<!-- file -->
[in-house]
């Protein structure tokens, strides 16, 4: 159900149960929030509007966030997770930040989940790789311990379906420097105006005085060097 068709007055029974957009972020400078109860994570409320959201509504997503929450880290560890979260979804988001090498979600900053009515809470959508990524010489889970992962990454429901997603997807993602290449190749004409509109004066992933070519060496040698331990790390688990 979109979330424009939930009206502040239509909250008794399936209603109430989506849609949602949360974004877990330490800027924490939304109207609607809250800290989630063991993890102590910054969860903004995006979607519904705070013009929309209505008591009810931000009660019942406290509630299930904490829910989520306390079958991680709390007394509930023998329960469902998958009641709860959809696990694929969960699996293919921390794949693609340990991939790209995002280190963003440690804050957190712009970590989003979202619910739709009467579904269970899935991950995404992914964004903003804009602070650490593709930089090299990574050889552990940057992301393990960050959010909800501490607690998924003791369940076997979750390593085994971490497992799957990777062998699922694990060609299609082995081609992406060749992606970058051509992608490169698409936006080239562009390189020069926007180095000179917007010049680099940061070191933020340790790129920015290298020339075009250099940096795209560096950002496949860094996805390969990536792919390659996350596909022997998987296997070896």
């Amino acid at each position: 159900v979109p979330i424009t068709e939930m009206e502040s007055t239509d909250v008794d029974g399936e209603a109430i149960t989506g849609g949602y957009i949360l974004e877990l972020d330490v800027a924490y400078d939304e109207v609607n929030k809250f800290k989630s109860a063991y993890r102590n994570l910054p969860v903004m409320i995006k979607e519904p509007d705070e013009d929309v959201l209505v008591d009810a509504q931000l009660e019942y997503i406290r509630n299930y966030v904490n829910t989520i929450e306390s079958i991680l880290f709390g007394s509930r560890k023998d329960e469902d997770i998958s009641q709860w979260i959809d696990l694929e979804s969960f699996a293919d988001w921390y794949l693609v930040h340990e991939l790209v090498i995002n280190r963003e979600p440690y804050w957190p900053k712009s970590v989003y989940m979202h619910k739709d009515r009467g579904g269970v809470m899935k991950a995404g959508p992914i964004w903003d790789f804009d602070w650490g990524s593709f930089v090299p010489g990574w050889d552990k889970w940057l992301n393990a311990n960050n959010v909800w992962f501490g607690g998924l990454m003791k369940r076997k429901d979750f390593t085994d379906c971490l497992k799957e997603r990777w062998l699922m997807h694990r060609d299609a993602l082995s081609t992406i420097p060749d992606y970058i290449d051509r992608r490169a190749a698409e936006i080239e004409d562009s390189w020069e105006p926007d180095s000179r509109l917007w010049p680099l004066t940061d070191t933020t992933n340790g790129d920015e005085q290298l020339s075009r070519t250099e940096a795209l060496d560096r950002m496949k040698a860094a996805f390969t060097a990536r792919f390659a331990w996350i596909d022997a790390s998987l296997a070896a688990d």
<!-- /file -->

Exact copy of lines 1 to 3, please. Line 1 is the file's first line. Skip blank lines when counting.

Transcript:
[in-house]
């Protein structure tokens, strides 16, 4: 159900149960929030509007966030997770930040989940790789311990379906420097105006005085060097 068709007055029974957009972020400078109860994570409320959201509504997503929450880290560890979260979804988001090498979600900053009515809470959508990524010489889970992962990454429901997603997807993602290449190749004409509109004066992933070519060496040698331990790390688990 979109979330424009939930009206502040239509909250008794399936209603109430989506849609949602949360974004877990330490800027924490939304109207609607809250800290989630063991993890102590910054969860903004995006979607519904705070013009929309209505008591009810931000009660019942406290509630299930904490829910989520306390079958991680709390007394509930023998329960469902998958009641709860959809696990694929969960699996293919921390794949693609340990991939790209995002280190963003440690804050957190712009970590989003979202619910739709009467579904269970899935991950995404992914964004903003804009602070650490593709930089090299990574050889552990940057992301393990960050959010909800501490607690998924003791369940076997979750390593085994971490497992799957990777062998699922694990060609299609082995081609992406060749992606970058051509992608490169698409936006080239562009390189020069926007180095000179917007010049680099940061070191933020340790790129920015290298020339075009250099940096795209560096950002496949860094996805390969990536792919390659996350596909022997998987296997070896």
């Amino acid at each position: 159900v979109p979330i424009t068709e939930m009206e502040s007055t239509d909250v008794d029974g399936e209603a109430i149960t989506g849609g949602y957009i949360l974004e877990l972020d330490v800027a924490y400078d939304e109207v609607n929030k809250f800290k989630s109860a063991y993890r102590n994570l910054p969860v903004m409320i995006k979607e519904p509007d705070e013009d929309v959201l209505v008591d009810a509504q931000l009660e019942y997503i406290r509630n299930y966030v904490n829910t989520i929450e306390s079958i991680l880290f709390g007394s509930r560890k023998d329960e469902d997770i998958s009641q709860w979260i959809d696990l694929e979804s969960f699996a293919d988001w921390y794949l693609v930040h340990e991939l790209v090498i995002n280190r963003e979600p440690y804050w957190p900053k712009s970590v989003y989940m979202h619910k739709d009515r009467g579904g269970v809470m899935k991950a995404g959508p992914i964004w903003d790789f804009d602070w650490g990524s593709f930089v090299p010489g990574w050889d552990k889970w940057l992301n393990a311990n960050n959010v909800w992962f501490g607690g998924l990454m003791k369940r076997k429901d979750f390593t085994d379906c971490l497992k799957e997603r990777w062998l699922m997807h694990r060609d299609a993602l082995s081609t992406i420097p060749d992606y970058i290449d051509r992608r490169a190749a698409e936006i080239e004409d562009s390189w020069e105006p926007d180095s000179r509109l917007w010049p680099l004066t940061d070191t933020t992933n340790g790129d920015e005085q290298l020339s075009r070519t250099e940096a795209l060496d560096r950002m496949k040698a860094a996805f390969t060097a990536r792919f390659a331990w996350i596909d022997a790390s998987l296997a070896a688990d």